Videoconference donation actions. Food bank supplies. Non-profit organizations have been adapted to continue providing services to people in need.
In December, millions of families stocked up on gifts as part of their Christmas preparations, a way to share with others while shopping for their loved ones.
Families have volunteered at the food banks to pack at weekends and make sure their neighbours get a hearty meal at the end of the year. In the offices, employees left gifts wrapped under the trees in the lobby of the building. In the shops, parents would take their children to buy winter coats for children of their own age and hold the coats in their hands to see if they fit.
But this year the annual traditions were about to change.
Since March, charities and non-profit organizations have been mobilizing for the holidays, looking for creative solutions to ensure that the people they serve get what they need.
It’s more than just toys, says Bishop Kevin Sullivan, executive director of the Catholic charities of the Archdiocese of New York. It’s not unreasonable for the families we’re helping. These are the most needy families. They won’t get a sweater unless we buy one.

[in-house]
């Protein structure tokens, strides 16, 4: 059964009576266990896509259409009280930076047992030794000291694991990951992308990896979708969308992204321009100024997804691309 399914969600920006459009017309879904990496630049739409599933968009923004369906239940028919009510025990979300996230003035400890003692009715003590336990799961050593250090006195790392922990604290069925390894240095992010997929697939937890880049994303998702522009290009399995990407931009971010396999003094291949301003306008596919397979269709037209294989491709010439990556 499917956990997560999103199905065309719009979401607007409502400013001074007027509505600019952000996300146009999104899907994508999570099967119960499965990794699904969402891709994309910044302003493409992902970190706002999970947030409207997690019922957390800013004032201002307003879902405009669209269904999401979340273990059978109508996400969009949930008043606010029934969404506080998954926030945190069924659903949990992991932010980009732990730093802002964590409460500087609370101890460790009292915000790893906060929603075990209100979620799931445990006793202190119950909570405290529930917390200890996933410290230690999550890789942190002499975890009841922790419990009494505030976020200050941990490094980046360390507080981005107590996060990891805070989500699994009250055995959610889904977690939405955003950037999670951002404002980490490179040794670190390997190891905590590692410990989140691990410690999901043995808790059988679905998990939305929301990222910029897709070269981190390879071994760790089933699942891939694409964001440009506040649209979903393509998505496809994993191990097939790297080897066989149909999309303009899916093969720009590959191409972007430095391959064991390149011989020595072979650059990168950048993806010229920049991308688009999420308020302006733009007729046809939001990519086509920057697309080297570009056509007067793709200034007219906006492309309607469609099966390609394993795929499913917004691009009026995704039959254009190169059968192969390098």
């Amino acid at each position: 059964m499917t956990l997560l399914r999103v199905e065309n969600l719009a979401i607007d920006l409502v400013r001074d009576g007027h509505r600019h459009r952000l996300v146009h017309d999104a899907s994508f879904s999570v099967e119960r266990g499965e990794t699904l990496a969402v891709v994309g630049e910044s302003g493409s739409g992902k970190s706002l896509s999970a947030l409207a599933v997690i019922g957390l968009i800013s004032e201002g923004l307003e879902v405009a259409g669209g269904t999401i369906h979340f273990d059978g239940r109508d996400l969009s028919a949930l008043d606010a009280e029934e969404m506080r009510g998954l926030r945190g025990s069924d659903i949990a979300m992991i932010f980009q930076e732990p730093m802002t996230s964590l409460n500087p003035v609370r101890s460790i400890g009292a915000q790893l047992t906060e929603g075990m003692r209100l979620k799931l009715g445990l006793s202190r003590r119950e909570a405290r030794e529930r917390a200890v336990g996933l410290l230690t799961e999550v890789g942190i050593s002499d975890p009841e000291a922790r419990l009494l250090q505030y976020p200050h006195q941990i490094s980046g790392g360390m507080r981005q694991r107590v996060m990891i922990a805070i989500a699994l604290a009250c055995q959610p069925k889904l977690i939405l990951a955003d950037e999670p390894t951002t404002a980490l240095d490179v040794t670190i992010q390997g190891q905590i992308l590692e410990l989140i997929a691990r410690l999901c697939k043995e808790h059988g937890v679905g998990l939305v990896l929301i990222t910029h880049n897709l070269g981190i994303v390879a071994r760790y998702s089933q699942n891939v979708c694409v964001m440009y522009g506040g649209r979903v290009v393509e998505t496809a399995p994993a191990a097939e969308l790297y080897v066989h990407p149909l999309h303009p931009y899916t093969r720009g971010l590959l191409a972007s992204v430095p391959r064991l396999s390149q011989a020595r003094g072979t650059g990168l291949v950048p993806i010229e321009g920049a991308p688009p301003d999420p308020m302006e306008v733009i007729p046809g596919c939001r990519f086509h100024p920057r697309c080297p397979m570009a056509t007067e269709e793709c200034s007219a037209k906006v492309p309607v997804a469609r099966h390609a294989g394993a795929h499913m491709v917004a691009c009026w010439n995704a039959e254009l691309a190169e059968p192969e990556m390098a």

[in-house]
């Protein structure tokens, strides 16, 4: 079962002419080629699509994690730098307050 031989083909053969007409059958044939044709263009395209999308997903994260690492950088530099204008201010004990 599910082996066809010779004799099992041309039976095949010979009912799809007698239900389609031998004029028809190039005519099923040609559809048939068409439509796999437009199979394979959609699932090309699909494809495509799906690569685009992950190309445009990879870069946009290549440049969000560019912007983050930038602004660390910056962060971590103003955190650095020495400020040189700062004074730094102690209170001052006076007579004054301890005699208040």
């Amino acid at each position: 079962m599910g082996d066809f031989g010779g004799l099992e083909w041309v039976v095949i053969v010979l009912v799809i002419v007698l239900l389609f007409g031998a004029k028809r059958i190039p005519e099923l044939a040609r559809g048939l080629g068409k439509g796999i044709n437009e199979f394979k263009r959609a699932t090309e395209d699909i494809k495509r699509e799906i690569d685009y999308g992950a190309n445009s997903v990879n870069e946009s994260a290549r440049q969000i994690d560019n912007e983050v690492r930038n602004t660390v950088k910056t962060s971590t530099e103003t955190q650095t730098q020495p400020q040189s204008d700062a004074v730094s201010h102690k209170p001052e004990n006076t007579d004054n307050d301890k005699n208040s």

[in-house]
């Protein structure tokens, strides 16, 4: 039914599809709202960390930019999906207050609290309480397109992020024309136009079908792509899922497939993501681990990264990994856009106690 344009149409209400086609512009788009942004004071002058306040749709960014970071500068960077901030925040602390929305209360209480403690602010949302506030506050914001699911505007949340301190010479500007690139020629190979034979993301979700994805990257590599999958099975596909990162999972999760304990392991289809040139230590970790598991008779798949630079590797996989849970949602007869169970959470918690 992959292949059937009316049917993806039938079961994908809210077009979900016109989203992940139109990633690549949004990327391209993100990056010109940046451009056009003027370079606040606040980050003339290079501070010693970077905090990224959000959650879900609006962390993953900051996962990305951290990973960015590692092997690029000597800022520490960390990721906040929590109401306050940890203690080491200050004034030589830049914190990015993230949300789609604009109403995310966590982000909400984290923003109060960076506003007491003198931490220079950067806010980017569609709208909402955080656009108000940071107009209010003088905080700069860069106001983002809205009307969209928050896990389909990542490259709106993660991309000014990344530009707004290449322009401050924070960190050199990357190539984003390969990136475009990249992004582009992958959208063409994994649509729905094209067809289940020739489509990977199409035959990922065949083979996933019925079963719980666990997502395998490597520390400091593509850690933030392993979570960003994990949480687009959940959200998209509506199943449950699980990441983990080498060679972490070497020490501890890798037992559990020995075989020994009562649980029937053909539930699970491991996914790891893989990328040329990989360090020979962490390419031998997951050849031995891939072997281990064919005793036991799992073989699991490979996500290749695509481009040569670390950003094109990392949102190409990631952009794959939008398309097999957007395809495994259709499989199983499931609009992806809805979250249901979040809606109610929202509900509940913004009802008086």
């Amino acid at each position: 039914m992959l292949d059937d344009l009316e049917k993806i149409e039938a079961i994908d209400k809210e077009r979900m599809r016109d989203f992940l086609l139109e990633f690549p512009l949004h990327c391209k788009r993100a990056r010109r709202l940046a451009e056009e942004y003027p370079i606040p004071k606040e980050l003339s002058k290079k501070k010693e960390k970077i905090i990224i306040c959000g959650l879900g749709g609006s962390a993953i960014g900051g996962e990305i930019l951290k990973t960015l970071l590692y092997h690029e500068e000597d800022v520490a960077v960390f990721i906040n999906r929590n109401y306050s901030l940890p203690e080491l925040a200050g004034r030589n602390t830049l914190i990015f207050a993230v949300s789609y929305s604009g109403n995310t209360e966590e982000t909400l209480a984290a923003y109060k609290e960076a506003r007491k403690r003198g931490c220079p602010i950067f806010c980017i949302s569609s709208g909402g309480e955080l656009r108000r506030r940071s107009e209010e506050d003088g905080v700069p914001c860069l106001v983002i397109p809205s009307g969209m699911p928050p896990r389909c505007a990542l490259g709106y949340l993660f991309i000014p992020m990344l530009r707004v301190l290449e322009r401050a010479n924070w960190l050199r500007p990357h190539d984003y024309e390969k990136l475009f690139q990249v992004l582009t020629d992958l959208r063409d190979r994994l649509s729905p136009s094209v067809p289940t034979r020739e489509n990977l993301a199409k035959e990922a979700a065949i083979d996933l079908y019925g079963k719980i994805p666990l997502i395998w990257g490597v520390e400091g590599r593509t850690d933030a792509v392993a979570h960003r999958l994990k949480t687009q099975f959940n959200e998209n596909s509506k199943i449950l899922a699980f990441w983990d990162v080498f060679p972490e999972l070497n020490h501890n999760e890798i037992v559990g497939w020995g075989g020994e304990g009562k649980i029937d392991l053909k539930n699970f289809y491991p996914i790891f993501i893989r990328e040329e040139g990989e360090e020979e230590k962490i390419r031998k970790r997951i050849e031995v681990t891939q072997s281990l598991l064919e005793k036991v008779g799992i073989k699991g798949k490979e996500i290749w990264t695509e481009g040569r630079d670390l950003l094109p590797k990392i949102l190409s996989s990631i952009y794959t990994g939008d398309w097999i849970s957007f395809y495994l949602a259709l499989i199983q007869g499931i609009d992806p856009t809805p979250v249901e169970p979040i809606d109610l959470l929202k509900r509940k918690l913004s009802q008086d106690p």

Fundraising this year was a challenge, as was obtaining the necessary items – warm coats, canned soup, a gift for a child who experienced this terrible year. Catholic charities, one of the ten organisations supported by the New York Times Neediest Cases Foundation, has therefore made its agreements. Every year there’s the St. John’s Project. Nicholas, who brings winter clothes and more to families in need and needs attention all year round. Volunteers generally profile families and individuals and race together at Kmart.
Through profiles, buyers can not only find out the age and height, but also the preferences of the people they are helping. If a little boy likes football, they try to put on gloves. When the little girl is about the same size as her own daughter, she will model the clothes to make sure they fit her.
Volunteers don’t just buy a sweater, says Bishop Sullivan: You buy a green sweater. He moved on: This is what we create as a human community.
Before the coronavirus pandemic, shopping was a personal pleasure. But like many other groups, Catholic charities have moved to virtual shopping, where volunteers videoconferenced parties and used Amazon wish lists.
It would have been more efficient to just buy 700 versions of the same black jacket, said Griffin O’Shea, who helped organise the collection. But he said that love in action isn’t really like that. Each of these families deserves special attention.
About 600 families gathered for shopping and about 750 families received gifts and winter supplies. This year, the campaign distributed more than 800 gift vouchers for basic winter items and helped around 4,000 people in total.